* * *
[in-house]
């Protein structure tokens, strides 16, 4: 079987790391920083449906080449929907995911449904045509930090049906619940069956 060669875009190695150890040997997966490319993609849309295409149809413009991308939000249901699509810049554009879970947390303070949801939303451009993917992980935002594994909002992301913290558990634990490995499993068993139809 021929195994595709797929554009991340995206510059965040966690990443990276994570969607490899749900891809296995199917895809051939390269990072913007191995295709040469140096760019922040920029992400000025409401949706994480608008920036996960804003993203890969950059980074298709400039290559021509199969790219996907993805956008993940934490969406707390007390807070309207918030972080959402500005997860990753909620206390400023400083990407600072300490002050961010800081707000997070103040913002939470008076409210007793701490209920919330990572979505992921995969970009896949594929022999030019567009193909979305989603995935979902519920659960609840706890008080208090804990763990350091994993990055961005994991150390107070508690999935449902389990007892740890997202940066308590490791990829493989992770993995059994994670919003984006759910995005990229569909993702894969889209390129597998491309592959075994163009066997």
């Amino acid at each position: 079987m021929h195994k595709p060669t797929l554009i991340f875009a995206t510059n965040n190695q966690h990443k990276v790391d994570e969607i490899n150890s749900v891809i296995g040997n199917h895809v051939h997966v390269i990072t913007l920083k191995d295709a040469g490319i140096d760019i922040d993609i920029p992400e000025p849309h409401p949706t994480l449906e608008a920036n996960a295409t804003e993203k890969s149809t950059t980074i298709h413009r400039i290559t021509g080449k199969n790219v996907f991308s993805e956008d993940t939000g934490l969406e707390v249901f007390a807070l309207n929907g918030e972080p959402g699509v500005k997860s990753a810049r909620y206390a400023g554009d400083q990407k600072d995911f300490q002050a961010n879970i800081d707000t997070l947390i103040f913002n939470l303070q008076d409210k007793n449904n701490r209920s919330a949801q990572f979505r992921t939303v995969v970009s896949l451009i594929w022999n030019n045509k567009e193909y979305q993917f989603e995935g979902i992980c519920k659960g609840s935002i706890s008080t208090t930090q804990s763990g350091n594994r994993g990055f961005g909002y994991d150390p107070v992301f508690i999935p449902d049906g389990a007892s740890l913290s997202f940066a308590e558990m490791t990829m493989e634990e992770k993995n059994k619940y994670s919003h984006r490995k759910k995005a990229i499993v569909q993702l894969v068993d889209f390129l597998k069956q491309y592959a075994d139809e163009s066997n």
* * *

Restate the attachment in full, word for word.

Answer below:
[in-house]
């Protein structure tokens, strides 16, 4: 079987790391920083449906080449929907995911449904045509930090049906619940069956 060669875009190695150890040997997966490319993609849309295409149809413009991308939000249901699509810049554009879970947390303070949801939303451009993917992980935002594994909002992301913290558990634990490995499993068993139809 021929195994595709797929554009991340995206510059965040966690990443990276994570969607490899749900891809296995199917895809051939390269990072913007191995295709040469140096760019922040920029992400000025409401949706994480608008920036996960804003993203890969950059980074298709400039290559021509199969790219996907993805956008993940934490969406707390007390807070309207918030972080959402500005997860990753909620206390400023400083990407600072300490002050961010800081707000997070103040913002939470008076409210007793701490209920919330990572979505992921995969970009896949594929022999030019567009193909979305989603995935979902519920659960609840706890008080208090804990763990350091994993990055961005994991150390107070508690999935449902389990007892740890997202940066308590490791990829493989992770993995059994994670919003984006759910995005990229569909993702894969889209390129597998491309592959075994163009066997």
């Amino acid at each position: 079987m021929h195994k595709p060669t797929l554009i991340f875009a995206t510059n965040n190695q966690h990443k990276v790391d994570e969607i490899n150890s749900v891809i296995g040997n199917h895809v051939h997966v390269i990072t913007l920083k191995d295709a040469g490319i140096d760019i922040d993609i920029p992400e000025p849309h409401p949706t994480l449906e608008a920036n996960a295409t804003e993203k890969s149809t950059t980074i298709h413009r400039i290559t021509g080449k199969n790219v996907f991308s993805e956008d993940t939000g934490l969406e707390v249901f007390a807070l309207n929907g918030e972080p959402g699509v500005k997860s990753a810049r909620y206390a400023g554009d400083q990407k600072d995911f300490q002050a961010n879970i800081d707000t997070l947390i103040f913002n939470l303070q008076d409210k007793n449904n701490r209920s919330a949801q990572f979505r992921t939303v995969v970009s896949l451009i594929w022999n030019n045509k567009e193909y979305q993917f989603e995935g979902i992980c519920k659960g609840s935002i706890s008080t208090t930090q804990s763990g350091n594994r994993g990055f961005g909002y994991d150390p107070v992301f508690i999935p449902d049906g389990a007892s740890l913290s997202f940066a308590e558990m490791t990829m493989e634990e992770k993995n059994k619940y994670s919003h984006r490995k759910k995005a990229i499993v569909q993702l894969v068993d889209f390129l597998k069956q491309y592959a075994d139809e163009s066997n």